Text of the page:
Republican Gov. Mike Pence signed a ban on private insurance coverage of most abortion care in the state last week.
HB 1123 makes Indiana the tenth state to ban private insurance coverage of abortion. It allows the purchase of a separate “rider” at additional cost to cover abortion care, although as seen recently in Michigan, there is no guarantee that such riders will be available to all who may wish to purchase them.
The new law includes exceptions for rape, incest, and threats to the life or “major bodily function” of the pregnant woman, but does not include an exception for fetal anomalies or mental health issues. Michigan’s law came under fire from opponents for requiring women to buy “rape insurance,” since it did not provide exceptions for rape or incest.
Women seeking an abortion, regardless of the reason, face significant costs without insurance coverage, and sometimes forgo other necessities like rent or utilities to pay for the procedure. Critics argue that these kinds of coverage bans discriminate against poor women, forcing them alone to risk losing their protected right to an abortion due to lack of funds.
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An earlier version of the bill also made an exception for student health plans in the state, but that language was removed.
The governor also signed into law SB 292, which “changed pretty dramatically from its introduced form to what was actually passed,” Betty Cockrum, president and CEO of Planned Parenthood of Indiana and Kentucky, told Rewire. “That’s a positive. I have to give great credit to the leadership, specifically to the senate and house health committee chairs, for demonstrating that everybody hasn’t forgotten how laws get made appropriately.”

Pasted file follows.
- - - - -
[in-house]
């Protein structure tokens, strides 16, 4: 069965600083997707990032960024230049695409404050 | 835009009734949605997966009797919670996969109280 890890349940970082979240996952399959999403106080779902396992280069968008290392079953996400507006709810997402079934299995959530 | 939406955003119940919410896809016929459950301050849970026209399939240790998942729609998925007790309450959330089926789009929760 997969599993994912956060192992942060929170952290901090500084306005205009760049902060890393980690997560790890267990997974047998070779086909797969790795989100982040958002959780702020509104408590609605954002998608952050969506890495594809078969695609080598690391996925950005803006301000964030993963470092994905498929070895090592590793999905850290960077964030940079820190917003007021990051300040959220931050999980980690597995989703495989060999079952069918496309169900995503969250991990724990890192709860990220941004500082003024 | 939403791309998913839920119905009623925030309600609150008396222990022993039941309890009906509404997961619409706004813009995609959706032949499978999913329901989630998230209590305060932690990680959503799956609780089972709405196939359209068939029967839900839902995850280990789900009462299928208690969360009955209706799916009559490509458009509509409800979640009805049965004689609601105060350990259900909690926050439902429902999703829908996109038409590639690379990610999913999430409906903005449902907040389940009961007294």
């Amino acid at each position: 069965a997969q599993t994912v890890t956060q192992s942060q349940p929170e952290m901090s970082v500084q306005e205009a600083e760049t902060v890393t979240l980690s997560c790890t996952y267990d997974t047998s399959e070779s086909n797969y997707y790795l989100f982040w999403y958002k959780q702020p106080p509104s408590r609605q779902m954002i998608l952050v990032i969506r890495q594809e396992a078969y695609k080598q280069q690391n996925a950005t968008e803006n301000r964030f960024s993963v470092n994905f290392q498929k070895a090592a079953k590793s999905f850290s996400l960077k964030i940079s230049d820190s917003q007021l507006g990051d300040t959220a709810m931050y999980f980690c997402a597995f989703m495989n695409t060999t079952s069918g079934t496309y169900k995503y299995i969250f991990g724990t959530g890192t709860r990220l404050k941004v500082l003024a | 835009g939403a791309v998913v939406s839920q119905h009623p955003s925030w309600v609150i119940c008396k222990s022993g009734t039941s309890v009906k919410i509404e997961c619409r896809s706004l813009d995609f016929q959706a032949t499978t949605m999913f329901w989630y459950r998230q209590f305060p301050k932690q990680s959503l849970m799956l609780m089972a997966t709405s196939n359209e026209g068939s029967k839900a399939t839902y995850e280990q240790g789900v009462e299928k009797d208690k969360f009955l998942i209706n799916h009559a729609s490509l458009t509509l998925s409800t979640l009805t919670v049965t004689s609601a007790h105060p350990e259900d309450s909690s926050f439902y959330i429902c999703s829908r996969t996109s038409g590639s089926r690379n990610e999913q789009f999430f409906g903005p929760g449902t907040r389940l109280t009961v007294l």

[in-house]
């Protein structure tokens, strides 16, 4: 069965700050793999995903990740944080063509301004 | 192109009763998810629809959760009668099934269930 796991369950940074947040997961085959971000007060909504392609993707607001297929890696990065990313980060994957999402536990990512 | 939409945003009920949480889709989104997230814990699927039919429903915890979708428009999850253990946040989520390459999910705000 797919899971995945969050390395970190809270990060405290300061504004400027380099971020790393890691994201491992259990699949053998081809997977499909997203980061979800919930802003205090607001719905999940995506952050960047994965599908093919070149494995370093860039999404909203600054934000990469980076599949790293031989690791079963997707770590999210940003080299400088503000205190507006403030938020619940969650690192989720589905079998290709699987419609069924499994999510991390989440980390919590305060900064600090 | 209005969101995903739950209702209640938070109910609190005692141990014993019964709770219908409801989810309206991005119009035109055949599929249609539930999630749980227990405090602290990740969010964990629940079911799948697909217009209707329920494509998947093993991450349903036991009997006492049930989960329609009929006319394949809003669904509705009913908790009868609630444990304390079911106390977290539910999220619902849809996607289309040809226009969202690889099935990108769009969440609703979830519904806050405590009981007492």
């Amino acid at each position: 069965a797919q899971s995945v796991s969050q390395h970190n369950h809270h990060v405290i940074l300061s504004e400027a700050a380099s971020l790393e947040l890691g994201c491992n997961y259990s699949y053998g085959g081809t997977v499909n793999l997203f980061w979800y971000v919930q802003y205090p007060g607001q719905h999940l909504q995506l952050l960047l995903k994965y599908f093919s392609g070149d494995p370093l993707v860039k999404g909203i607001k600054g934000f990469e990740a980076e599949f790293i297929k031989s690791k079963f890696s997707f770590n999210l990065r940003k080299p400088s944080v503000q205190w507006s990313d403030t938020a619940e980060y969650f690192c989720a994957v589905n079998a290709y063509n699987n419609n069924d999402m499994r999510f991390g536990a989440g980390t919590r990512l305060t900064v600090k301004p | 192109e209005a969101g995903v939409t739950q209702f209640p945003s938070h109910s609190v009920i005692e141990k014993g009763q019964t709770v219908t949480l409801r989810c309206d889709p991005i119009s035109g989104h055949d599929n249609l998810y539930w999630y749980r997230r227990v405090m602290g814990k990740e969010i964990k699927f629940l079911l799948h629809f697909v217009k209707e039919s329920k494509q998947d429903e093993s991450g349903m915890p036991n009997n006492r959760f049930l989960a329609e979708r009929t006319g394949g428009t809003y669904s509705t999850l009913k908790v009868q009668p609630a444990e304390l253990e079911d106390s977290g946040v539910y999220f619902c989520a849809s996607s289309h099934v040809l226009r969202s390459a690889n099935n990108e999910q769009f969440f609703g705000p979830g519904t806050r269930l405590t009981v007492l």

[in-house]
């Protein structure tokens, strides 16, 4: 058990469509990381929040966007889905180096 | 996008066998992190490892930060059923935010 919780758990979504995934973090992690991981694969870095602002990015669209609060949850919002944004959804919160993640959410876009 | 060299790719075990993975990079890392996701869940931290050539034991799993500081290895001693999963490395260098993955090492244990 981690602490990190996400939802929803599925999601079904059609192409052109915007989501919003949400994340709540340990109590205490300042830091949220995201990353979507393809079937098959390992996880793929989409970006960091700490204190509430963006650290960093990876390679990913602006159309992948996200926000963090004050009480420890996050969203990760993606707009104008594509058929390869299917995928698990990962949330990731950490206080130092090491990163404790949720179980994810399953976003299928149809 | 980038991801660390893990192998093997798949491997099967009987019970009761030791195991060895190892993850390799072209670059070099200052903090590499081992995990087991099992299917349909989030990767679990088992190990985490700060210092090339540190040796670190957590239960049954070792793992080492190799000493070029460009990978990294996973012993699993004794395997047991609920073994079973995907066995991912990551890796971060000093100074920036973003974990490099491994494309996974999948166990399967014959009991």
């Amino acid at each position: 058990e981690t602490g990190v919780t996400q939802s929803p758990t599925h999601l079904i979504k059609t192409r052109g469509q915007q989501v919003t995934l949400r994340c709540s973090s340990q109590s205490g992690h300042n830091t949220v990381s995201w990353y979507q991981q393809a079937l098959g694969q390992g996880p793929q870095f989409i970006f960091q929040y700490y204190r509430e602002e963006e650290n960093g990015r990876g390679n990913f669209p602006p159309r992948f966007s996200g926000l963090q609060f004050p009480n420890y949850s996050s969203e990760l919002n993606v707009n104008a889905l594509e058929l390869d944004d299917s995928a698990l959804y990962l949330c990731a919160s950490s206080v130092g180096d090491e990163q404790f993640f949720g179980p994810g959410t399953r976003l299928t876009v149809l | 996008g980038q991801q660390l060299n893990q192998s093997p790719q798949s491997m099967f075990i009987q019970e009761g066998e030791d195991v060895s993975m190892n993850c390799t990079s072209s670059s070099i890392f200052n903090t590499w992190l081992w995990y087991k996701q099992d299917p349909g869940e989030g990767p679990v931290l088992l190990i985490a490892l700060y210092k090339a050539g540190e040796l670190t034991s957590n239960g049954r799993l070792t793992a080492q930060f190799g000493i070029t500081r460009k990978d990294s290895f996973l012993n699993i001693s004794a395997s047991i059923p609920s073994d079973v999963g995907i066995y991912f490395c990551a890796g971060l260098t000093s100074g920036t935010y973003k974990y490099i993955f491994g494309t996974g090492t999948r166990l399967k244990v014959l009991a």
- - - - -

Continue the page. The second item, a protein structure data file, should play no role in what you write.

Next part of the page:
In its original form, SB 292 would have made public the names of “backup” doctors who provide abortion clinics with admitting privileges required by law. That, pro-choice advocates feared, could put those doctors in danger because of the aggressive and sometimes violent protest activity against Indiana abortion providers and advocates.
“Regardless of how people feel about the issue of choice, most people do not think it’s OK for these protesters to behave the way that they do,” Cockrum said. “[Legislators] understood that it’s imperative that these doctors, and/or backup doctors, are protected from that kind of behavior.”
In its amended form, the bill merely requires that admitting privileges be documented in writing, which is usually already the case. But Cockrum said that the bill still adds more big government regulations to an already over-regulated medical procedure. “So even while we worked very diligently to get the bill into the form that it’s in, it was unnecessary and we opposed it,” she said.
Cockrum noted that fewer anti-choice bills than usual moved through the legislature this year because more attention was focused on a failed attempt to enshrine a ban on same-sex marriages and civil unions alike into the state constitution.